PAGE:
Emergency Care

We are a very small specialty clinic with a micro staff and a small space and no surgical suite or ICU. These limitations make it inappropriate for us to handle true life or death emergencies. With true emergencies, having access to a facility with 24/7 staffing and a well equipped facility is essential. We suggest Advanced Veterinary Care a certified level 1 trauma center that has someone to answer the phone to help guide you with your situation. You can visit their website at

Phone: 801-942-3951

Emergency and trauma care is best supported with traditional medicine because of the high technology machines for information gathering such as ultrasound, endoscopy etc. That being said, always stay true to your individual situation and feel free to decline any treatment where you know there is another option. Information is power and gathering good information is always helpful.

We CAN offer triage or stabilizing care during office hours, please call in advance to get mutual agreement to that commitment. We also can assist you in an integrative action plan of care AFTER your ER visit.

Emergency care is expensive. And how do you know you have an emergency? Here is an excellent guide to assist you in knowing when to seek emergency care:

Determining an Emergency

  • A fever over 104 degrees Fahrenheit (40 degrees Celsius) with profound lethargy
  • Severe vomiting or diarrhea – more than two episodes in a 24-hour period, or either of these combined with obvious illness or any of the other problems listed here
  • Severe bleeding or bleeding that doesn’t stop within 5 minutes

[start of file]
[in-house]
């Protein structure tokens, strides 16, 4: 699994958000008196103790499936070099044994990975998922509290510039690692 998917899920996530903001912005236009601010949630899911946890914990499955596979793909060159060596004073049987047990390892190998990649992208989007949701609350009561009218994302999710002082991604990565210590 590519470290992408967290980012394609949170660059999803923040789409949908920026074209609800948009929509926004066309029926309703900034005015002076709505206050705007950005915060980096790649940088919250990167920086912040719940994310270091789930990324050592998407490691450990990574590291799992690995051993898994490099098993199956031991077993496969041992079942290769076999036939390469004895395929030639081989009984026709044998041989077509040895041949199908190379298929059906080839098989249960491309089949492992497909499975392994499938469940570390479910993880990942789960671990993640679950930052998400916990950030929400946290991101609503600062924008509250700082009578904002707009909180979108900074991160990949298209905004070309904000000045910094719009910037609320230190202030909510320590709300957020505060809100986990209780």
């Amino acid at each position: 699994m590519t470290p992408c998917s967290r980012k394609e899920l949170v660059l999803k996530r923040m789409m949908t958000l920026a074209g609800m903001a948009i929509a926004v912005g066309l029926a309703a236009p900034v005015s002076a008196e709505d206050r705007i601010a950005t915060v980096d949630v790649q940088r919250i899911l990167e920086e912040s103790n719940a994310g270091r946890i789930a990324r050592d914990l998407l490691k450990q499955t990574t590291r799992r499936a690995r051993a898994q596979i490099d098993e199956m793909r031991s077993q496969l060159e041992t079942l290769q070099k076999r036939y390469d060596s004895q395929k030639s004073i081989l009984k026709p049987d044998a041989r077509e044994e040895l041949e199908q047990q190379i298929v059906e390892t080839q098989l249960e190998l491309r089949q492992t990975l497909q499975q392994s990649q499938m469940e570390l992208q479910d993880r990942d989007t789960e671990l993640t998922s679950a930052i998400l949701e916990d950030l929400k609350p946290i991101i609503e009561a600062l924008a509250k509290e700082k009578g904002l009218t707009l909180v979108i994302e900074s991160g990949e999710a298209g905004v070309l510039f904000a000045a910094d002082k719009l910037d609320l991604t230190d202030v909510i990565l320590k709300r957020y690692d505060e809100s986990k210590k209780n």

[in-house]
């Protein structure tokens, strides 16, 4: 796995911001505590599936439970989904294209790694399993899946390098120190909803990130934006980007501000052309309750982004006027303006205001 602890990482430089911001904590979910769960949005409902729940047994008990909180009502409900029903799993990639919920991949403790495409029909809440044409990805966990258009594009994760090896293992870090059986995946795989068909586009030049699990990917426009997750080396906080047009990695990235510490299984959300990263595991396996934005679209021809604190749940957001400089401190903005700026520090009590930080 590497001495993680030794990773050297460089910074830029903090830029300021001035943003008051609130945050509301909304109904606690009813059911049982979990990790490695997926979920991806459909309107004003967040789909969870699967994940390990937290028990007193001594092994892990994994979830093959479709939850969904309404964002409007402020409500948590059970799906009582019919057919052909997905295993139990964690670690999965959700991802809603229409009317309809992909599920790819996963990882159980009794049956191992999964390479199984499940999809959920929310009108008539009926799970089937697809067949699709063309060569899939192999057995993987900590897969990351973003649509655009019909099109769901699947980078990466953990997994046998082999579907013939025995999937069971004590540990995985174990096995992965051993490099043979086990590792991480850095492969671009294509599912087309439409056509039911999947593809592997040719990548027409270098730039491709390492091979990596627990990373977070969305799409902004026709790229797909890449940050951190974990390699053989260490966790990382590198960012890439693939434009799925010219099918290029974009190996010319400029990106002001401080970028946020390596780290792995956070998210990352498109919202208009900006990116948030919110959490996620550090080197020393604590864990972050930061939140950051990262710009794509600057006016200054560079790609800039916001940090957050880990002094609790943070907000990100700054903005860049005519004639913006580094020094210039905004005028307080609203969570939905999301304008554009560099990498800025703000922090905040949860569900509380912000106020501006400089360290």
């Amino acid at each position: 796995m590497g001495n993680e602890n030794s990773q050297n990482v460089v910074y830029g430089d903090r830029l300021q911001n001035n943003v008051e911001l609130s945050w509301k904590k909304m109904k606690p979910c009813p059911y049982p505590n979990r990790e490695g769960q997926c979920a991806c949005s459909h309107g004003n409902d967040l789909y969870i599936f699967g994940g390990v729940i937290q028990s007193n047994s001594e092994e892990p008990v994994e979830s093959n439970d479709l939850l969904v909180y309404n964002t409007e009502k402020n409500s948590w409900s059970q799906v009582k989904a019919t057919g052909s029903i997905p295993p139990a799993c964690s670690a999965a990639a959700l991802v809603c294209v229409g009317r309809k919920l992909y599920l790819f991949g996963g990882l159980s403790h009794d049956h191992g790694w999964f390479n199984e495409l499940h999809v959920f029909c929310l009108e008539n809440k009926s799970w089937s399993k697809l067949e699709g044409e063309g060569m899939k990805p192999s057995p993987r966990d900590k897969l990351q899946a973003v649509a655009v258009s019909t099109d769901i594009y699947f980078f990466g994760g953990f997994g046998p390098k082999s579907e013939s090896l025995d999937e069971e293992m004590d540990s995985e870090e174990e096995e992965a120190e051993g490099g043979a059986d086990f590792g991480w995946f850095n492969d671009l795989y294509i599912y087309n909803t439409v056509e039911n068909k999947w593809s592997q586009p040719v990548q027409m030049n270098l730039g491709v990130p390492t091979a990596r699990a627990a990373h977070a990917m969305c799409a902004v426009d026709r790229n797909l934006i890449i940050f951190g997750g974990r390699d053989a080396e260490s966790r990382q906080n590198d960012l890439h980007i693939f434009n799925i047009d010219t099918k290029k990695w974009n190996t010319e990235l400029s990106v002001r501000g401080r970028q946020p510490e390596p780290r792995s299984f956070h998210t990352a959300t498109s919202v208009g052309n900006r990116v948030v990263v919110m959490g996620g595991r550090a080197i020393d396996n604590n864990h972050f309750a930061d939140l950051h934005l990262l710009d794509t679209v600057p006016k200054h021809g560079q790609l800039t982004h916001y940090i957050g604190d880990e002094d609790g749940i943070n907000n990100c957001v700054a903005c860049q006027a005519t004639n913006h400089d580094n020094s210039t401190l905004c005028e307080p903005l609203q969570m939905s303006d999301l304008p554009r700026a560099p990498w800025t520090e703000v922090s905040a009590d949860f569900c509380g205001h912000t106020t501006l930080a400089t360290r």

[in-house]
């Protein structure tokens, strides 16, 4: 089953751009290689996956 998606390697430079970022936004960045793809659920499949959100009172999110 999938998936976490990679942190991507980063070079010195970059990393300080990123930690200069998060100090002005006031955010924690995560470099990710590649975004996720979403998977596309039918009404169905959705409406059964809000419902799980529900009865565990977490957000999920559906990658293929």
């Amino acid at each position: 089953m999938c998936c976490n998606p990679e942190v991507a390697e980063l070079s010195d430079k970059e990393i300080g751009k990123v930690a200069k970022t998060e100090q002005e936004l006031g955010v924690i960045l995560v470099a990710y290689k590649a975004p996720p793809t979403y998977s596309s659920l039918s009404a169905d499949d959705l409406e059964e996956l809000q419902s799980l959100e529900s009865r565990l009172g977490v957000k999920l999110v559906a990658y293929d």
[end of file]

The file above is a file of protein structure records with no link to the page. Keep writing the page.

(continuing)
• Bleeding from nose, mouth, rectum, coughing up blood, or blood in urine
  • Choking, difficulty breathing or nonstop coughing, and gagging
  • Inability to urinate or pass feces (stool), or obvious pain associated with urinating or passing stool
  • You suspect or know your pet has eaten something poisonous (such as antifreeze, xylitol, chocolate, rodent poison, etc.)
  • Penetrating wounds to the chest, including deep lacerations or punctures
  • Fractured bones, severe lameness or inability to move leg(s)
  • Injuries to your pet’s eye(s)
  • Bulging eyes and sudden blindness
  • Seizures and/or staggering
  • Obvious signs of pain or extreme anxiety
  • Heat stress or heatstroke
  • Refusal to drink for 24 hours or more
  • Unconsciousness
  • Burns or injuries in which a bone is exposed
  • Loss of balance (inability to right themselves or falls over due to inability to maintain balance
  • Symptoms of bloat, including a very distended abdomen, unproductive belching, retching or vomiting, abdominal pain, restlessness, shallow, rapid breathing and pale gums.

When to Call Your Vet

  • Eye problems: Eye problems may include injuries, such as a scratch, eyelid or eyelash problems, chronic diseases like glaucoma and more.
  • Vomiting and Diarrhea: Mild vomiting and diarrhea can be dealt with at home, provided they resolve quickly and your pet is not lethargic or showing other signs of illness.
  • Bloat: If your dog has simple bloat, or gastric dilatation, their stomach has filled up with gas and air.
  • Allergic Reactions: Minor allergic reactions to insect bites or stings, food, vaccinations or medications can typically be dealt with at home. However, if your pet is having trouble breathing or seems uncomfortable, seek veterinary care right away.